Since the inception, Narmada Valley Development Plan of Madhya Pradesh which include 30 major dams (of which the Tawa, Bargi, Omkareshwar, Mann and Indira Sagar dams have been completed in Madhya Pradesh) in addition to the Sardar Sarovar dam in Gujarat declared complete by the Prime Minister Shri Modi on his birthday, Sept 17, 2017, ecological integrity of Narmada has been compromised exponentially.
There are documented reports of how fish landings of valuable fish species like Mahseer collapsed following dam building. Recently research paper by CIFRI, Bhaumik et al , “A Case Study of the Narmada River System in India”, with particular reference to the impact of dams on its ecology and fisheries, 2017 compared pre- and post-impoundment eco-environment and fisheries. Not surprisingly, it revealed staggering changes in productivity, water quality, and aquatic flora and fauna of the river system.
Among the fish, species like Mahseer (Tor tor), Labeo fimbriatus and Labeo dyocheilus suffered most. Percentage contributions to catches of Freshwater Prawn, (Macrobrachium rosenbergii) and Hilsa (Tenualosa ilisha) have declined by 46% and about 75% in the estuarine stretch of the river system! The percentage contributions to total yield of Carp, Catfish also fell by 17% and 36%.
Just imagine the impact this must have had on the riverine fishing communities, which is not documented as usual, nor is there any question of counting them among the impacts, compensating the losses or rehabiliting the affected people:
“Unni (1996) mentioned the river as the only natural source of Mahseer eggs because of high and sustained abundance. However, studies conducted by the Government of Madhya Pradesh between 1987–1988 and 1995– 1996 showed decline in fry production potential of the species by nearly 78% within three decades of commissioning of the river valley projects.”
Narmada, once an important natural seeding ground of fish like Mahseer now has to buy Mahseer fingerlings from Tata Hatcheries in Pune. This is an ecological tragedy of massive proportions if we are ready to listen.
There is strong opposition to further dams by fisherfolk in places like Maheshwar. I have visited fish bazars in Maheshwar region, still with some native species. The fisherfolk there ask, “If our river won’t flow, we will not get fish. Can the dam builders compensate us with another river?”
Apart from fisherfolk, Government organisations like CIFRI have noted that: “Giant freshwater Prawn (M. rosenbergii) fisheries have shown a declining trend during the installation of the Sardar Sarovar dam. Loss of habitats due to the controlled flooding of riverbeds and change in depth profiles created major constraints for Prawn fisheries.”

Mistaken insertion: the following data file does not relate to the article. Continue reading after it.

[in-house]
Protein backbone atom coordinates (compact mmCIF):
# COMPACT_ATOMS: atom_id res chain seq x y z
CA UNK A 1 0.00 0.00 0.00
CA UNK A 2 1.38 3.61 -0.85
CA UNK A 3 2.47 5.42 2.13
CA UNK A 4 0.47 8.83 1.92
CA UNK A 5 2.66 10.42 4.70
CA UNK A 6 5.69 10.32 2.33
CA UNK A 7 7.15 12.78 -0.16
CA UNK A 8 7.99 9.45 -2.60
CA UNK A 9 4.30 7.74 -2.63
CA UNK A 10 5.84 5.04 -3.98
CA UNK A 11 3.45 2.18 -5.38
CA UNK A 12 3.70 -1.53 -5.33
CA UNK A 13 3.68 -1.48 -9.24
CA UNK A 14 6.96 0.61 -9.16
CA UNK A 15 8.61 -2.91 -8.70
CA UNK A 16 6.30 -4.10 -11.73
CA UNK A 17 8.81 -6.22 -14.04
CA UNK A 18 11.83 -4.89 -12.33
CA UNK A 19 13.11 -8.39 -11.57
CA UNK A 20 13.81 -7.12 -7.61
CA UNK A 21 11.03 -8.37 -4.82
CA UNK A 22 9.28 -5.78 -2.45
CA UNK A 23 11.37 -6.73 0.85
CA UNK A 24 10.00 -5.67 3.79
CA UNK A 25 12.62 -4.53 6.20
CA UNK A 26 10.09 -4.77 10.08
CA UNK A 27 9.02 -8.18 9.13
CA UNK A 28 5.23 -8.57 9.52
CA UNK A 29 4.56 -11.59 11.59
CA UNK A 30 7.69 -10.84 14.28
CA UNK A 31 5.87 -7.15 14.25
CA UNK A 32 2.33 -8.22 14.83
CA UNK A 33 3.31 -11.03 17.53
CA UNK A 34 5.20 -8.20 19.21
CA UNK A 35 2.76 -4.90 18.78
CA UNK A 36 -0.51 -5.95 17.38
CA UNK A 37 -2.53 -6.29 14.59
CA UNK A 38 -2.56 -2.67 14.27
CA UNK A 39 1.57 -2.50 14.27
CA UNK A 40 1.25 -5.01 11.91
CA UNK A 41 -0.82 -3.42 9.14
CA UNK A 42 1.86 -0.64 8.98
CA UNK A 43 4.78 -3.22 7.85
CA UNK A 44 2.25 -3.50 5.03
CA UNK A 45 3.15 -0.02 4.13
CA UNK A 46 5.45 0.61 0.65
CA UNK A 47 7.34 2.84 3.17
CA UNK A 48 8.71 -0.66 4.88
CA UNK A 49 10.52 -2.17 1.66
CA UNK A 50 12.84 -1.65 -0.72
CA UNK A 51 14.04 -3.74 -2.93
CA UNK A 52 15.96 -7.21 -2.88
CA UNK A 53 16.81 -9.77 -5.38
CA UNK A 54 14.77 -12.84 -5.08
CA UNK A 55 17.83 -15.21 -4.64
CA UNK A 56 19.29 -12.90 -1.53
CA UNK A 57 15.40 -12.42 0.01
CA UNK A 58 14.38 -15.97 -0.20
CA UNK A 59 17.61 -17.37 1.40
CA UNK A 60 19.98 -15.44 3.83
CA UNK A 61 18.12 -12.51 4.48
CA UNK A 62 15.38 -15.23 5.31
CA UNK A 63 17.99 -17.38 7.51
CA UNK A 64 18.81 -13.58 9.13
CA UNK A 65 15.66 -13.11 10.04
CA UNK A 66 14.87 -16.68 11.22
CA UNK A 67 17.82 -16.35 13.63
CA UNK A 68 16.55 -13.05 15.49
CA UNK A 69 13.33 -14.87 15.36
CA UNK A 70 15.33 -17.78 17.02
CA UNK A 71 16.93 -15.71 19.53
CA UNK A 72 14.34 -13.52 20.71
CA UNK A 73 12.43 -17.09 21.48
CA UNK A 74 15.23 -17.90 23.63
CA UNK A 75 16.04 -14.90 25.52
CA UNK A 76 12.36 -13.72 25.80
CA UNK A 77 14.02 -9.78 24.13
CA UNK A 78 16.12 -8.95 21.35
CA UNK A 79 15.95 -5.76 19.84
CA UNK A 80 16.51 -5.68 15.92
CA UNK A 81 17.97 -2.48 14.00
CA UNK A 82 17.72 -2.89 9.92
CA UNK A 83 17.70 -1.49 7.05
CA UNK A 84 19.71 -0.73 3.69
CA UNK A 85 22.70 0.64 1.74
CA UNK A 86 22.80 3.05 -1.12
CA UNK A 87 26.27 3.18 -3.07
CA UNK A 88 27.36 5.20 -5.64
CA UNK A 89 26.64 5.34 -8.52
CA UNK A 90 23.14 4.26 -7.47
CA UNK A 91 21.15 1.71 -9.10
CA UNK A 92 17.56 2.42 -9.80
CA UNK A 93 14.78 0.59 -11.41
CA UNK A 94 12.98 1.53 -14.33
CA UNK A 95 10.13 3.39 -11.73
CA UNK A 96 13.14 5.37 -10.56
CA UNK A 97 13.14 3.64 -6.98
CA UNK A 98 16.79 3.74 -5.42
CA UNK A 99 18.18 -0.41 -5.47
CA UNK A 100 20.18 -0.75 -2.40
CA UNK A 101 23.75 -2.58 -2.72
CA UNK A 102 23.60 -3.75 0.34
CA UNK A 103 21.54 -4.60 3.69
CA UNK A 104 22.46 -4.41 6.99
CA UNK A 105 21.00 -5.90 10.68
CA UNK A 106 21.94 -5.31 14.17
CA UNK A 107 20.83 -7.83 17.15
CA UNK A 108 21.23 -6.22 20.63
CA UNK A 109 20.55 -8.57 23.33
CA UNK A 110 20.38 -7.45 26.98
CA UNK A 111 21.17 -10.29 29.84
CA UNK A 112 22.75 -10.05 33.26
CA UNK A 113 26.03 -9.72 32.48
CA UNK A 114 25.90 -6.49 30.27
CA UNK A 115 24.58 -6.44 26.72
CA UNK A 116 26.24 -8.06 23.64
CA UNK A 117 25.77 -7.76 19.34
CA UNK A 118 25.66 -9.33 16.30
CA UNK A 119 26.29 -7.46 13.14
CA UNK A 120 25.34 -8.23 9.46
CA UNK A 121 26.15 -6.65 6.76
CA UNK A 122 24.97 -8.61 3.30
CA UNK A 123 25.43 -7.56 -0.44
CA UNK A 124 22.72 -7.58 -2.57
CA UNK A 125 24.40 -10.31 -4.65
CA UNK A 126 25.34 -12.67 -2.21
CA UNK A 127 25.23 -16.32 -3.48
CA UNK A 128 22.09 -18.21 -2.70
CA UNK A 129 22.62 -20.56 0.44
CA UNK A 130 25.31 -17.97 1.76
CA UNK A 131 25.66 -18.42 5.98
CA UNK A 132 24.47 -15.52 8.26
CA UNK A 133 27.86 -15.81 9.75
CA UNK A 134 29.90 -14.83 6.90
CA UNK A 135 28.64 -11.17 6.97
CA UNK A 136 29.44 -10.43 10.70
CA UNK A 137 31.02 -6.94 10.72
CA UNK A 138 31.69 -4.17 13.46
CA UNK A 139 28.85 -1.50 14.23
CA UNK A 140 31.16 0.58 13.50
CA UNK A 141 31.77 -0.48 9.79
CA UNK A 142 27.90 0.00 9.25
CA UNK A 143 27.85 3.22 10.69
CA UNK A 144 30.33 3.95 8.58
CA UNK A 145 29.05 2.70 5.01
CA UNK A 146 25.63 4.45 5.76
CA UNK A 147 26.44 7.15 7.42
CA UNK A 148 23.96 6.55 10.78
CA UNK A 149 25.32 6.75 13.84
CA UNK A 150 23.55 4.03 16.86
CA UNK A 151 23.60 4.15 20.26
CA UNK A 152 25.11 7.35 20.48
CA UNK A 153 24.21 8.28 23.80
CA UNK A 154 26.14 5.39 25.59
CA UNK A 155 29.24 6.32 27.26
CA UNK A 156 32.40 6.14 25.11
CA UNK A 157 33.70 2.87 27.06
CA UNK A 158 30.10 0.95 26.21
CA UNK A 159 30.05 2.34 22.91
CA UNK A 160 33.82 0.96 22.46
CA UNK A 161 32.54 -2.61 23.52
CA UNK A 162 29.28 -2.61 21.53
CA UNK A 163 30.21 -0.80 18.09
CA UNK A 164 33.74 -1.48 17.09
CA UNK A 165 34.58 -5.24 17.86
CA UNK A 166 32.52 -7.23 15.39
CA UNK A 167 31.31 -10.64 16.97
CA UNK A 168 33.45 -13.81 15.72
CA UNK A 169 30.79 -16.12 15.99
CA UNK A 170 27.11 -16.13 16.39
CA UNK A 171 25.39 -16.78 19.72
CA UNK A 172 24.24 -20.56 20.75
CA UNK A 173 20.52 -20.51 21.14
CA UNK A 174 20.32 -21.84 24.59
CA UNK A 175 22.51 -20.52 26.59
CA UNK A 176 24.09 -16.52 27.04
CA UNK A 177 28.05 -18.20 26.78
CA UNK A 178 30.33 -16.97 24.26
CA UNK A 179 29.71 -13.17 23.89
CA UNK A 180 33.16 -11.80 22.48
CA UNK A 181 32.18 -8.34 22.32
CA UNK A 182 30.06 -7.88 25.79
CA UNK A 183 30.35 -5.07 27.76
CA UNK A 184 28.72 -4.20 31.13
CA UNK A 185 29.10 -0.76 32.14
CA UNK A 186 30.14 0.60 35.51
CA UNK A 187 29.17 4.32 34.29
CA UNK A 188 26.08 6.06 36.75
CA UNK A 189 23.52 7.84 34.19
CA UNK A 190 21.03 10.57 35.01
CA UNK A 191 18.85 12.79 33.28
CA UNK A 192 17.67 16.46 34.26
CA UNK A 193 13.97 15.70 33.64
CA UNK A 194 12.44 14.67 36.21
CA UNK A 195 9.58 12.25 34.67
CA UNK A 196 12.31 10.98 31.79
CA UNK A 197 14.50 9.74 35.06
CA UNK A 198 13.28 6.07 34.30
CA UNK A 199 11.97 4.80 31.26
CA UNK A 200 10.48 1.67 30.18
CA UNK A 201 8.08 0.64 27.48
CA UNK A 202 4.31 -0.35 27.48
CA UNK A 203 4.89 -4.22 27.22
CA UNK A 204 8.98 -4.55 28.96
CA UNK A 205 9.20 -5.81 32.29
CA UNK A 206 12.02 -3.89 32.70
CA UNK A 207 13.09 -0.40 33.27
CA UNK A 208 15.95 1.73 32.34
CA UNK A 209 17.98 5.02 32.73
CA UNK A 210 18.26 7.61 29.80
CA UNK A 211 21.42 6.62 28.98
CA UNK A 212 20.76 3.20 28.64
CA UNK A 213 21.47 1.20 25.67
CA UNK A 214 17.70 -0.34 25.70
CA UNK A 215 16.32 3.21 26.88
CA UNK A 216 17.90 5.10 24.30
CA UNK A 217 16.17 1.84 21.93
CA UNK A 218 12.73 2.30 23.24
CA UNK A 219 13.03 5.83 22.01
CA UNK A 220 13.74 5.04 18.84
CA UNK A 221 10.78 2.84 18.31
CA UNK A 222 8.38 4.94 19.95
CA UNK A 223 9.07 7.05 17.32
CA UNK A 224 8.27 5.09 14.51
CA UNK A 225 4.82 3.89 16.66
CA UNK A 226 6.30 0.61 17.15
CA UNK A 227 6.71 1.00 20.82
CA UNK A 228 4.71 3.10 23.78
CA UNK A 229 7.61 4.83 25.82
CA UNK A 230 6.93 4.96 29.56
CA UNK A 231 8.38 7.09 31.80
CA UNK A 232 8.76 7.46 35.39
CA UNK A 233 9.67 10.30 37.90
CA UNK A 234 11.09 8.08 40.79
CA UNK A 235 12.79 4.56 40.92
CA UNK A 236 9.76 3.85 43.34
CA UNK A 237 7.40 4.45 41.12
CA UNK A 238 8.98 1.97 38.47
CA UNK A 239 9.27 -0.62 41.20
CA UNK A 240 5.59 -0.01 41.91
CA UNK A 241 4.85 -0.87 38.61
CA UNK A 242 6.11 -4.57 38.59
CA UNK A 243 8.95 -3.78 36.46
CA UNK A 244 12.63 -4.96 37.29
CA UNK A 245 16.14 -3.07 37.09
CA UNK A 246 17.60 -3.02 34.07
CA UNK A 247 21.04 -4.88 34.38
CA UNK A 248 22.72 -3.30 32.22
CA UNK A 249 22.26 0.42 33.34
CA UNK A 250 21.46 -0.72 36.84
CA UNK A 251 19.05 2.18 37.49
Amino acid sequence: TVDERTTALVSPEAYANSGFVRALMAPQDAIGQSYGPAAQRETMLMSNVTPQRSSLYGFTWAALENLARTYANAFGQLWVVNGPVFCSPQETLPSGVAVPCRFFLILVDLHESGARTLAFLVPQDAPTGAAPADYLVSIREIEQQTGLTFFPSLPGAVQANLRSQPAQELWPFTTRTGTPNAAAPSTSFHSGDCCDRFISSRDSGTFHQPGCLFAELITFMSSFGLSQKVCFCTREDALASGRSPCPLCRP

Fisheries of Bharuach and downstream is dominated by a single enigmatic species: The silvery Hilsa or Palwa fish, which migrates from the sea up into the river for breeding during monsoons. It lays eggs in relatively calmer and nutrient rich waters of the estuary and upriver and then swims back into the sea. Hilsa, renowned for its flavor is nothing short of a cultural phenomenon.
Across India, dams and especially barrages at river mouths have killed Hilsa fisheries. Same is the case in Narmada. Again documented by CIFRI: “The Sardar Sarovar dam was built stage-wise in Gujarat, gradually blocking the normal river flow, restricting the Hilsa migration range, and also causing a shift in their breeding grounds. In the recent past, the fishing grounds have moved further downwards to the Gulf of Cambay, where about 90% of the catch is now harvested.
During the filling of the Sardar Sarovar Dam Hilsa production has shown a declining trend. Annual catch of 16,000 t of the species during 1990– 1991 reduced to 4000 t in 2007–2008 and indicated a 75% decline in production over a period of one-and-a-half decades.
The control of the river discharge has detrimentally affected the migration of Hilsa and their abundance in the river. Change in salinity patterns and gradual shrinkage in freshwater habitats have cumulatively affected the Hilsa fishery.”
Just downstream of Sardar Sarovar Project (SSP) Dam in Gujarat, now a new dam, Garudeshwar Dam is under construction, without any social or environmental impact assessment. The project is designed to arrest any water released by River Bed Power House of SSP from going down to the sea, to be pumped back to the dam! A petition challenging the project in National Green Tribunal, unfortunately and shockingly, was dismissed on grounds that it was filed too late!
Yet another Dam, this time to to improve water quality?